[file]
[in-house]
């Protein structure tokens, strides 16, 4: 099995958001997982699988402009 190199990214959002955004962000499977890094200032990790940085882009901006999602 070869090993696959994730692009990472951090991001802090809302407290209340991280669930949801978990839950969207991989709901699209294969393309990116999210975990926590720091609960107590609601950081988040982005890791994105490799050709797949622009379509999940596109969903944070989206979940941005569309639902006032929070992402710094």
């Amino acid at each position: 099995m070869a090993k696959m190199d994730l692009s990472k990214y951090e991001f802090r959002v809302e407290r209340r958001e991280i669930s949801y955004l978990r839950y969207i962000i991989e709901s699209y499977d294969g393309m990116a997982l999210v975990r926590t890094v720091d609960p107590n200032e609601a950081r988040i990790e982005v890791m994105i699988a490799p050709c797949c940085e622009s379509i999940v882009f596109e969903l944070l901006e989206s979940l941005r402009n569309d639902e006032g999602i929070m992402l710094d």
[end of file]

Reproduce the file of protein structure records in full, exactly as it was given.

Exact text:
[in-house]
């Protein structure tokens, strides 16, 4: 099995958001997982699988402009 190199990214959002955004962000499977890094200032990790940085882009901006999602 070869090993696959994730692009990472951090991001802090809302407290209340991280669930949801978990839950969207991989709901699209294969393309990116999210975990926590720091609960107590609601950081988040982005890791994105490799050709797949622009379509999940596109969903944070989206979940941005569309639902006032929070992402710094």
């Amino acid at each position: 099995m070869a090993k696959m190199d994730l692009s990472k990214y951090e991001f802090r959002v809302e407290r209340r958001e991280i669930s949801y955004l978990r839950y969207i962000i991989e709901s699209y499977d294969g393309m990116a997982l999210v975990r926590t890094v720091d609960p107590n200032e609601a950081r988040i990790e982005v890791m994105i699988a490799p050709c797949c940085e622009s379509i999940v882009f596109e969903l944070l901006e989206s979940l941005r402009n569309d639902e006032g999602i929070m992402l710094d």